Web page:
Richard Dawkins is, give or take a Stephen Hawking, our most famous scientist. He is also, give or take a Christopher Hitchens, our most famous atheist.
In An Appetite for Wonder, the first of a planned two-volume memoir, it is the scientist – budding and bloomed – who dominates.
The book takes him to 1976 and the publication of The Selfish Gene, a science-shaking sensation that made his fortune and turned him into the admired, and reviled, public intellectual he has become. His indifference to “correct” opinion regularly inflames Twitterworld. In the past few months alone, his trespasses – may they be forgiven – include: a tweet (he has more than 800,000 followers) that “all the world’s Muslims have fewer Nobel Prizes than Trinity College, Cambridge. They did great things in the Middle Ages, though”; an account of a pedophile schoolmaster who, er, interfered with Dawkins’s shorts, an incident he says did him no lasting harm; expressing the view that Shakespeare, though admittedly sublime in his works, might have improved had he had the foresight to be educated at Oxford or Cambridge.
And it is to Oxford that Dawkins returns again and again in this often charming, but oddly divided work. His catalogue of distinguished ancestors – scientists, academics, administrators of empire, even a general who helped lead the British to defeat in the American War of Independence – were largely Oxford men, or, rather, Balliol men. (Dawkins claims that he himself barely scraped in to Balliol, but I’m not sure I quite believe him.) And he is at Oxford still, a fellow of New College, though he’s rarely there, what with book tours, debates, lectures, media interviews (The Daily Show this week) and being named Prospect Magazine’s No. 1 World Thinker – which I hope came with a t-shirt.
After disposing of his ancestors, Dawkins gives us a vivid and envy-provoking account of an Edenic childhood in Africa. Born in Nairobi before it had malls to shoot up, he lived barefoot and bronzed in Nyasaland (now Malawi) with his adored and adoring parents. Indeed, he quotes liberally from his mother’s journals and reproduces among a fine gathering of photographs her delightful tableau painting with scenes from their African life, including pet chameleon and pet bushbaby. More than other accounts of white childhoods in Africa (Alexandra Fuller’s Don’t Let’s Go to the Dogs Tonight; J.M. Coetzee’s illusionless Youth), it conveys the enchanted nostalgia of lost time recaptured.
Given this, we might have expected Dawkins to be shocked by England. Expectations are met: A first glimpse of cold and dreary Liverpool chills and depresses him.
From there, it’s on to Richard Dawkins’s school days, a bit of Tom Brown, a bit of Mr. Chips. The arc of prep school/private school/Oxbridge finds the things we associate with that progression: casual cruelties, bullying, pointless regulation, girl-deprived homoeroticism, all mitigated by some open-minded, curiosity-inspiring teachers and eccentric headmasters.
Dawkins confesses to a youthful enthusiasm for religion (and for Elvis, not then necessarily such different things), which he gave up when he understood that the contrary claims of competing religions could not possibly all be true. By 16, “I became strongly and militantly atheist,” he writes.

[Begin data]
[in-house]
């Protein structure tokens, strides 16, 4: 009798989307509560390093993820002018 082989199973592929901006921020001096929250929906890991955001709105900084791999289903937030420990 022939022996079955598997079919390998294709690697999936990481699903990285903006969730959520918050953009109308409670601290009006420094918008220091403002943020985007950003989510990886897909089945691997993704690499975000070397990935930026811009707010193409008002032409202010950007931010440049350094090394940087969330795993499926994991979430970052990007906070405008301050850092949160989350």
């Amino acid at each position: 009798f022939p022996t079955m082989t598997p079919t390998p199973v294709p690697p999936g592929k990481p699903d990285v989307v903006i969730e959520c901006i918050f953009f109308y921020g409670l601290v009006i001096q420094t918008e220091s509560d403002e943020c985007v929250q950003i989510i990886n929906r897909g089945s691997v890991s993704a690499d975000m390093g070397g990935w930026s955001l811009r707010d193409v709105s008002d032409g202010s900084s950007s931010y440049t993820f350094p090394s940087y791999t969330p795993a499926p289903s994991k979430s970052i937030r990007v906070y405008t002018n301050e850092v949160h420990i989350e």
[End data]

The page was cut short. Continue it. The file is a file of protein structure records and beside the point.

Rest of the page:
Though there is no bitterness or score-settling, there lingers over this otherwise grateful memoir a slight air of resentment and that is the sense that childhood is violated by adult mendacity (he has compared early religious discipline to child abuse), the lies that, for instance, Santa Claus (never mind God) exists or that wishing – or praying – fervently enough will make something so.
That in mind, he returns frequently to the value of teaching children “the plausibility of things,” the development of a critical intelligence, a skill he notably lacked early on and the source of some amusing anecdotes, such as his humiliated failure to understand that the treats for school birthday celebrations must be provided by the families of the boys themselves, which ended in there being no cake when his turn came around.
I have said that this memoir is somewhat divided. That is because when Dawkins arrives at Oxford, it takes a sharp turn and becomes entirely about science. Once Dawkins sets upon a career as a zoologist, we are immersed in his researches, in considerable, and technical, detail. Readers who think themselves unlikely to be absorbed by learning of the pecking preferences of newborn chicks or the responses of female crickets to various male songs may choose to skim these parts, but do read the evocative sketches of some giants of biology with whom Dawkins worked: Niko Tinbergen, W.D. Hamilton, Mike Cullen.
And do not miss Dawkins’s account of the writing of The Selfish Gene, in which he provides a very good precis of what he was about there, the elevation of the gene to Master of Creation, a potentially immortal entity using a perishable living organism as a survival machine to propagate itself.
Finally, after a nod to the contingency of existence (sneezes of dinosaurs, flaps of butterfly wings), Dawkins, in emulation of his hero, Darwin, offers a short accounting of his strengths and shortcomings, one of which might characterize the entire book. He owns that he is far better at research then observation, which is why this book is externally driven, why there is no attempt to probe character, and why he is more alive in the laboratory than in the forest, quite the opposite of the view most of his readers will take.
Toronto writer and editor Martin Levin has followed the fascinating careers of Richard Dawkins for many years.